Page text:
Thursday, November 21, 2019

Evaluation of CheckUp from BlueLight Analytics

Dentistry is a continually evolving field and one of the major parts of it is the branch referred to as “restorative”.  This is science of taking the existing teeth and “restoring” them to state of health when they are broken, decayed, etc.
As far as actual time spent, the average dentist spends more of their time performing restorative procedures than anything else.  Restorative has evolved and changed greatly in the last 10-15 years.  Today the majority of fillings that are placed in the U.S. and Europe and “white fillings” which are done using a composite resin material.  While studies have failed to prove that silver amalgam fillings are detrimental to patient health, they do have the negatives of polluting the environment and not being aesthetically pleasing.  Composites, on the other hand, don’t contain any mercury and are tooth colored. One of the other big positives for composite is that it chemically bonds to tooth structure which means that less tooth structure needs to be removed during restorative procedures.
However, everything has plusses and minuses… advantages and disadvantages.  For composite, the minus is mainly due to the fact that it is technique sensitive which means a dentists needs to be pretty meticulous while performing the procedures.  Paying close attention to details such as eliminating contamination and not over-drying are easy to replicate.  Yet since their invention over 30 years ago there has been one problem that has been difficult to overcome because it couldn’t be evaluated.
That one step is what it referred to as “photo polymerization”.  Composites contain a chemical which, when exposed to a certain wavelength of light, causes the material to rapidly polymerize or harden.  The advantages of this are obvious since patients can leave the office and eat on the fillings immediately without worrying about damaging them.  Yet, the process of polymerization was impossible to measure in a clinical environment because it was impossible to measure the output of the the light that causes the reaction.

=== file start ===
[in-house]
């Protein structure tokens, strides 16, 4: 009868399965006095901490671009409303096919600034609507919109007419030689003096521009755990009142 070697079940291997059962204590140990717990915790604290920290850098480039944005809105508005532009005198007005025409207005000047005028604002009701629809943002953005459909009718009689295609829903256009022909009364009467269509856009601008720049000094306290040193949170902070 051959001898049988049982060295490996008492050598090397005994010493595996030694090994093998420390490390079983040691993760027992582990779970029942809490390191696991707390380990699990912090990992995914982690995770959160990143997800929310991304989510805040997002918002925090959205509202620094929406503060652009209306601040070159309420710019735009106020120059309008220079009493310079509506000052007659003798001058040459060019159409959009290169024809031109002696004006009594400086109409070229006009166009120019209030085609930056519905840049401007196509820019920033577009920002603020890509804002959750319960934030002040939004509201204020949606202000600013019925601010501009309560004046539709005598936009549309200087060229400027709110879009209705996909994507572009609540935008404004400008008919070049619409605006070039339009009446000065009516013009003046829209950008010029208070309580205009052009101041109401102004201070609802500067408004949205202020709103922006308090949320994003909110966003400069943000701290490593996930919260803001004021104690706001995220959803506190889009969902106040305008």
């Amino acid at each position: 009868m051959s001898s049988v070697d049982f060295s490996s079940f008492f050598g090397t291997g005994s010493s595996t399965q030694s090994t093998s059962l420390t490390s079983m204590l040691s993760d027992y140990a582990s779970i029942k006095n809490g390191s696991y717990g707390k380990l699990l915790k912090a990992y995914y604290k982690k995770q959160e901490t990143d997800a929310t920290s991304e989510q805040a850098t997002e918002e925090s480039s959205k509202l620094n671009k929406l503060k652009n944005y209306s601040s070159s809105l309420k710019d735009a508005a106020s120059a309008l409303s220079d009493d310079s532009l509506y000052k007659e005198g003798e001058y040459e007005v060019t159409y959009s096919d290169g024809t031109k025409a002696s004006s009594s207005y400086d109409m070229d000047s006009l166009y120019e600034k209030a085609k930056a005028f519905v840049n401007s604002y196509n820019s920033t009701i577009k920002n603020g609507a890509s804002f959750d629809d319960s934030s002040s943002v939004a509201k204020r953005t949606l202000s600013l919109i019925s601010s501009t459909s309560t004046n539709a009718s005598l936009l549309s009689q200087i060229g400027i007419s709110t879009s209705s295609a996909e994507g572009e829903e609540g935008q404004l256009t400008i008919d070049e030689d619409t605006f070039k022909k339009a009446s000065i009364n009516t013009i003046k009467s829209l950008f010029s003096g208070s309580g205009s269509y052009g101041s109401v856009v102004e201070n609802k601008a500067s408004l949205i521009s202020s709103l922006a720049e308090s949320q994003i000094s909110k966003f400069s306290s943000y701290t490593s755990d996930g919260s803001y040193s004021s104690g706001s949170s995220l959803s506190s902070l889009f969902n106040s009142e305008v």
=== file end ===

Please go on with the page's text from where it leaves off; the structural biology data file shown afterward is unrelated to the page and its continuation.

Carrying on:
Measuring the light output precisely requires a rather expensive piece of hardware called a radiometer and they really haven’t been available for use in a clinical setting.
Now, however, that is all about to change thanks to a company named BlueLight Analytics and their product called CheckUp.  Now, for the first time, a doctor has the capacity to test their curing lights on a state of the art device that can provide the data necessary to ensure your curing light is operating properly.  The CheckUp device is a combination of a small piece of hardware (the CheckUp device) and an app that runs on your smartphone.  When the app is downloaded your phone will connect to the CheckUp hardware via a BlueTooth connection.  The app allows the user to select which curing lights they are using as well as what composites are in the office inventory.
In addition to CheckUp providing a digital readout of the intensity of the light, it also provides information on the composites being used by the doctor.  One of the amazing and problematic things about composites is that different materials (and even different shades of the *same* material) will absorb the photons of the light differently.  This means that even though your light may be incredibly bright you cannot use an approach of “one cure fits all”.  For example, a very light shade such as B-1 might only take 5 seconds whereas a much darker shade such as A-3.5 might require a 20 second cure.  But how would you know this?
Utilizing the CheckUp database of curing lights as well as the database of materials, the app tells you specifically the output of the light being tested and the recommended curing times of each brand and shade of composite.
CheckUp is now on the market and I really think you need to take a good look at it.  You can got all the info you need by following this link.  
I have been using the device for about 60 days now and have been very impressed with what I’ve learned from it.  I’ll be reporting back here in future posts with more info.  .  This is truly the only way to be able to ensure the light is performing as it should.

No comments:

Post a Comment